The extent to which Miles Pomper and I agree is greater than he realizes, as my underlying assumption is not that nuclear power is certain to undergo a "rapid" global expansion. While I'm certain that there will be an expansion and that it will be global--because it has already started--I'm equally certain that it won't be rapid.
Miles has pointed out some of the impediments to nuclear power growth, foremost of which is financing--especially given the ongoing financial crisis. Probably the biggest impediment for developing countries, after financing, is their lack of regulatory infrastructure and an adequate safety and quality culture. These impediments will conspire to slow the growth of nuclear power. This isn't so bad. While I'm a strong advocate for nuclear energy, there's obvious merit in having growth occur in a slow, careful, and deliberate fashion.
Where Miles and I do disagree, however, is where the United States stands in the nuclear supply arena. As Stephen Goldberg's contribution makes clear, the world isn't waiting for the United States to lead it into a nuclear renaissance. Long ago, leadership was ceded to France, Japan, Russia, and increasingly South Korea. Rather than facilitating a renaissance, it appears that the Bush administration woke up one day to see the nuclear train leaving the station and has been running to jump on ever since. I agree with Stephen that Washington must do what it can to reassert leadership; this will require a new domestic commitment to nuclear energy and concomitant investment in research.
I don't want to diminish Miles' and Jill Parillo's concerns regarding nuclear waste. Obviously, this waste must be stored, protected, and disposed in an environmentally acceptable manner. Miles correctly points out that this has largely been a political problem in the United States. While the nuclear industry has awaited a U.S. geological repository, it's been safely storing used fuel in dry casks for almost 25 years. Such interim storage can be extended for many more decades.
Often overlooked is good news concerning waste disposal. In New Mexico, the Waste Isolation Pilot Plant, an underground repository for the country's defense-related radioactive waste, has received and disposed low- and intermediate-level material since 1999. A similar facility is in operation in Sweden. Only the disposal of used fuel and vitrified waste from recycling facilities remains to be demonstrated. But that too will come. Once accomplished, the prospects for an international repository and/or a nuclear fuel leasing regime with used fuel take back become more viable. This would be a positive step for countries with small nuclear programs and developing countries.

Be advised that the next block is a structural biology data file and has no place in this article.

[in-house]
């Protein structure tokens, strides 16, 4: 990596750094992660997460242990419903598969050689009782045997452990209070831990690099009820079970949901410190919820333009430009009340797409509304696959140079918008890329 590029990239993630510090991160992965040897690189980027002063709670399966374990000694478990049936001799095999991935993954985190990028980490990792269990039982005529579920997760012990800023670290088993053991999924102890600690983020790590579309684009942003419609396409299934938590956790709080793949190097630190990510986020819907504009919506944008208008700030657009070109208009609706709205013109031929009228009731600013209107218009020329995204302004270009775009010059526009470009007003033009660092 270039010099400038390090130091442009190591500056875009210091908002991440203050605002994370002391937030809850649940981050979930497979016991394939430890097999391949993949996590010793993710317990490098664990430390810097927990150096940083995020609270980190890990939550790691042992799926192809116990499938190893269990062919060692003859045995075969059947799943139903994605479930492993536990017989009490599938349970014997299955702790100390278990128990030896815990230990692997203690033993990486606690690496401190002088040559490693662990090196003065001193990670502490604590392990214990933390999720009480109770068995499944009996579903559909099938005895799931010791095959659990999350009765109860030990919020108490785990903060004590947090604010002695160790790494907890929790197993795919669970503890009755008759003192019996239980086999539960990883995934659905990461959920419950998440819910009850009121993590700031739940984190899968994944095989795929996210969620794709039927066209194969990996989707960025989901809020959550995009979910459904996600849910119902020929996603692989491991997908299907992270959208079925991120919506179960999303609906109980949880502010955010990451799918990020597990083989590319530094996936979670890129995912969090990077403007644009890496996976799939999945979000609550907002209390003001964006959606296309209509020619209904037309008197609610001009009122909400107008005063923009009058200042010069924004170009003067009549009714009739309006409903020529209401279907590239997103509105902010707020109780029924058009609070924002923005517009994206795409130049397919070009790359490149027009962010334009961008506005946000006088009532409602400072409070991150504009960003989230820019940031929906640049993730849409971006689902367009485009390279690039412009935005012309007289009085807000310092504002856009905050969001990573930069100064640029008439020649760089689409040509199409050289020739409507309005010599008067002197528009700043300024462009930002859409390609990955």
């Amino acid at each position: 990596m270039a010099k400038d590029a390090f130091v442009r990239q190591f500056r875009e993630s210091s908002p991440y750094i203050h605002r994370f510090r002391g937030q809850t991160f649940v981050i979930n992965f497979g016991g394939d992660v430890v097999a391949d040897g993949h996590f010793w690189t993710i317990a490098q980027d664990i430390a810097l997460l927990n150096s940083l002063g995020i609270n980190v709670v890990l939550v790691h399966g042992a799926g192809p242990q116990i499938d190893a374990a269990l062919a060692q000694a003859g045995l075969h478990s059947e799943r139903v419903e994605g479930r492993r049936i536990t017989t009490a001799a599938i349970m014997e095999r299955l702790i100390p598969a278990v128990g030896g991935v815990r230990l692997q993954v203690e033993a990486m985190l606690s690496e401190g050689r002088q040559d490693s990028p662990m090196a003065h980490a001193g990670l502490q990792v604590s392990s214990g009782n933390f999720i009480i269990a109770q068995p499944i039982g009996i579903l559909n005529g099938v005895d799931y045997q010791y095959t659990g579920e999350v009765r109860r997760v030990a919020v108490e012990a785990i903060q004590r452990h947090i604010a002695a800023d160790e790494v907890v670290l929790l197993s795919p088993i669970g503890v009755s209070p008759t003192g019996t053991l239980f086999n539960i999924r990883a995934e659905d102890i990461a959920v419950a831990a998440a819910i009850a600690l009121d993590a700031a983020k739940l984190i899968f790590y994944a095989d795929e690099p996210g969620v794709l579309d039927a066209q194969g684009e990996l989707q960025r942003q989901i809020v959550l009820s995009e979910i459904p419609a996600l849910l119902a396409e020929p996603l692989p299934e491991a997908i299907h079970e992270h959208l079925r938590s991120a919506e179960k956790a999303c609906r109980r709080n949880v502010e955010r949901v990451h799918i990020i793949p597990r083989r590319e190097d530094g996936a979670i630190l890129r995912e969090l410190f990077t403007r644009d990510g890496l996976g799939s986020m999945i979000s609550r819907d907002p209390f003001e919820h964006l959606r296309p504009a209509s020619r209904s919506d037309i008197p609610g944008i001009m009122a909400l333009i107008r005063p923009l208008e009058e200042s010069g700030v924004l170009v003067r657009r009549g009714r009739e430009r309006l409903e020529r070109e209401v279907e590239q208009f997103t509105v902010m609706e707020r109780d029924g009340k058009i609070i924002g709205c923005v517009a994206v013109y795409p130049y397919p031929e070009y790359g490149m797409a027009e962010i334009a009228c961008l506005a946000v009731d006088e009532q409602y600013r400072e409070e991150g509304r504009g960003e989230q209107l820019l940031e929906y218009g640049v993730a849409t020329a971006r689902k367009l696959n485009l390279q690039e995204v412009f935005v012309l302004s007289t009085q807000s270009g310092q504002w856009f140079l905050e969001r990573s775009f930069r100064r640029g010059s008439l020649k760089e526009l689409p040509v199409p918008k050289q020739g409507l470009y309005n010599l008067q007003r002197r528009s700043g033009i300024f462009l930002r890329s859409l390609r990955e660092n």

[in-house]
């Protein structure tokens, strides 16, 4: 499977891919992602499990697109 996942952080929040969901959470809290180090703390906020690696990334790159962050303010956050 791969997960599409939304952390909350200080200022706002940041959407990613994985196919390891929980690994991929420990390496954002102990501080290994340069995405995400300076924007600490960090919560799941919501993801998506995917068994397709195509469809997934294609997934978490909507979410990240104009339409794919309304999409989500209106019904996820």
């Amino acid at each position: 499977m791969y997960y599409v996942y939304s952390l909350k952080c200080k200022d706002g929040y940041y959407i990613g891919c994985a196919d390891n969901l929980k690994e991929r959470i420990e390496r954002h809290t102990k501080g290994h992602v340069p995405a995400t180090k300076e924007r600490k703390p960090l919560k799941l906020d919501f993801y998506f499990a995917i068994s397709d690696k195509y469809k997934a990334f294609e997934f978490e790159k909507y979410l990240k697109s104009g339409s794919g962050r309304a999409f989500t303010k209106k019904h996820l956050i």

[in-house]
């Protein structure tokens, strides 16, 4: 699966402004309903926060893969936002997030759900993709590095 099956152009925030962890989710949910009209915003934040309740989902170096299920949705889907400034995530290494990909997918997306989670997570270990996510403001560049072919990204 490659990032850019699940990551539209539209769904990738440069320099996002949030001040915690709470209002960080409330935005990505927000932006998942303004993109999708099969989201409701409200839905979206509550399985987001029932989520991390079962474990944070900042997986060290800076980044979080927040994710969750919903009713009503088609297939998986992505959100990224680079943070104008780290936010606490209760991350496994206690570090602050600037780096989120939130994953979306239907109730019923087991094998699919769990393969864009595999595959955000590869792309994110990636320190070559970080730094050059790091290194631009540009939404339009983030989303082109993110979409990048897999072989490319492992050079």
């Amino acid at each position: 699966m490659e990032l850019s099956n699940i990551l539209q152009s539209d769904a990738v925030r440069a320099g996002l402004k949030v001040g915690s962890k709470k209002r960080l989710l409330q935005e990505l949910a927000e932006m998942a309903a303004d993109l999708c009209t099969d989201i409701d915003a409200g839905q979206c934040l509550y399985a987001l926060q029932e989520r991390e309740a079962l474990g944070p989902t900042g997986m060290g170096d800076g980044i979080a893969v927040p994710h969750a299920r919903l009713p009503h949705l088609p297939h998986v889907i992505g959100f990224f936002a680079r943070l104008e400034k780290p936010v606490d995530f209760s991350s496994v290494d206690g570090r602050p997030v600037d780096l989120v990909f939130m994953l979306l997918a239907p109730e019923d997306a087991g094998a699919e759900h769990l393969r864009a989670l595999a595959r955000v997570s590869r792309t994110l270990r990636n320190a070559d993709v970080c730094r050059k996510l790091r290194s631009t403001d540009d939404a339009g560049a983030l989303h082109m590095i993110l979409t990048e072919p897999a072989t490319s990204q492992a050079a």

With regard to research on fast reactors and advanced recycling technologies, Tom Cochran proves to be the eternal pessimist to counter Stephen's eternal optimism. I share some of Tom's skepticism about fast reactors. But I also think it's too early to end such research as long as it requires only modest expenditures. I also part company with Tom on recycling; France has demonstrated that it can be done reliably and economically. (By economical I mean that for a small increase in fuel-cycle cost, gains can be made in reducing the volume of high-level waste and its radiotoxicity while recovering fissile material from the used fuel.) Research in this area could improve efficiency and economics of recycling.
Energy is the biggest challenge of the twenty-first century. We must lift much of the world out of poverty, which will require large increases in energy production while simultaneously curbing greenhouse gas emissions. In order to accomplish this, we must stop pitting one form of energy against another and adopt solutions that are based on "all of the above"--including efficiency, renewables, nuclear energy, and if it can be demonstrated, carbon sequestration. That said, an energy future without a significant contribution from nuclear energy simply isn't an option.